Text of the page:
The Wall Street Journal published a devastating report about the brutal impact social media apps like Instagram have on teens last week, reigniting calls from both Democrats and Republicans about child safety. They've called for a hearing with witnesses from Facebook, TikTok, Snapchat, Twitter and YouTube to talk about why they're maybe not telling the truth when they say they're good at keeping kids safe online.
The WSJ report specifically focused on depression and anxiety, but its spotlight also illuminated -- again -- that industry has to do better for kids. And that includes data privacy.
If you're running an app that collects data from children or even maybe could, looking at the news from a bird's eye view starts to paint a picture, you know? In both the EU and the U.S., regulators are closing in on how companies treat kids. And with good reason! They're tiny drunk adults. They don't know what they're consenting to! Remember that four-year-old boy who used his mom's phone and ordered 918 SpongeBob popsicles to his aunt's house? Come on; we can't have people asking them for sensitive information about themselves.
Here's a brief snapshot of what I'm talking about. This week, a marketing analytics report found that of the apps Google and Apple removed from their platforms, 86% were targeted at children. The platforms understand the risks now. After all, YouTube and Google paid $170 million for violating U.S. children's privacy law two years back.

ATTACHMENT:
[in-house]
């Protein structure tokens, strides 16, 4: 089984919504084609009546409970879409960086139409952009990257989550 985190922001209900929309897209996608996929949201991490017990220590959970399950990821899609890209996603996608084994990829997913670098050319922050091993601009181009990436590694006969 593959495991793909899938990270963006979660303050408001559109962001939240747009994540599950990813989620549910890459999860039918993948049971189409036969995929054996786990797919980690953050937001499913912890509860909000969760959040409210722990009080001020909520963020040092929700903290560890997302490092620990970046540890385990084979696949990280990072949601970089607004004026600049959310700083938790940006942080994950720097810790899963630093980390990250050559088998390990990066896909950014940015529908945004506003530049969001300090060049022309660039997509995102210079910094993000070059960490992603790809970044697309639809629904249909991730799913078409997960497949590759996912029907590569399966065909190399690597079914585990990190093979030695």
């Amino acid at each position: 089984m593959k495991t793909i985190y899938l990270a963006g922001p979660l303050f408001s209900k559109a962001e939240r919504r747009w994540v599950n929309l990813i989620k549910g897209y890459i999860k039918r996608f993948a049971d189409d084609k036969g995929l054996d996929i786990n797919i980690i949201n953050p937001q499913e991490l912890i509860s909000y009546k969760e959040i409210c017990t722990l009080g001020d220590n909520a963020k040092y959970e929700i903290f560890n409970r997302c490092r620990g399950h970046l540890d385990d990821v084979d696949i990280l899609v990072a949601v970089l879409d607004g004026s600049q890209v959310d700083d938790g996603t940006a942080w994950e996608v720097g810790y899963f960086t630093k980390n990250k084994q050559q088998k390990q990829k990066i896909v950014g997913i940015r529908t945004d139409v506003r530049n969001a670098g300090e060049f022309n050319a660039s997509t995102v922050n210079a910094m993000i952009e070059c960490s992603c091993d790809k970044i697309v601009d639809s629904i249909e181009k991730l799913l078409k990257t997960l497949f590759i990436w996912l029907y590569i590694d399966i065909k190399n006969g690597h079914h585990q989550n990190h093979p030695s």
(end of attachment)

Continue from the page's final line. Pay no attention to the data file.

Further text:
Here's a shortlist of the big picture:
- Last week, in the U.S., the Federal Trade Commission made changes to streamline its investigations on enforcement of children's privacy, among other areas.
- On Sept. 1, the 12-month grace period for coming into compliance with the U.K.'s "design code" expired. The code aims to protect kids online. That means the U.K. Information Commissioner's Office is now expecting organizations to comply with the 15 standards. A level of "high privacy" should be the default if it's suspected the user is a child, the code states. Specifically, organizations aren't to collect their location nor profile. Importantly, the ICO warned against "dark pattern designs," in which a business gives users a choice but designs in a way that aims to push users toward the option more favorable to your needs. While the code isn't law, the ICO has indicated if you comply with the code, you're much closer to complying with U.K. privacy law.
- Facebook announced this week it's launching an investigation into how TikTok handles children's data. TikTok announced its offering educational resources to help parents set controls within the app for children 13 and under.
- Facebook and Instagram said they'd stop ad targeting users under the age of 18.
- Sens. Ed Markey, D-Mass., and Bill Cassidy, R-La., proposed an update to U.S. children's privacy law (COPPA) that would change the age of children protected from children under 12 to children under 16.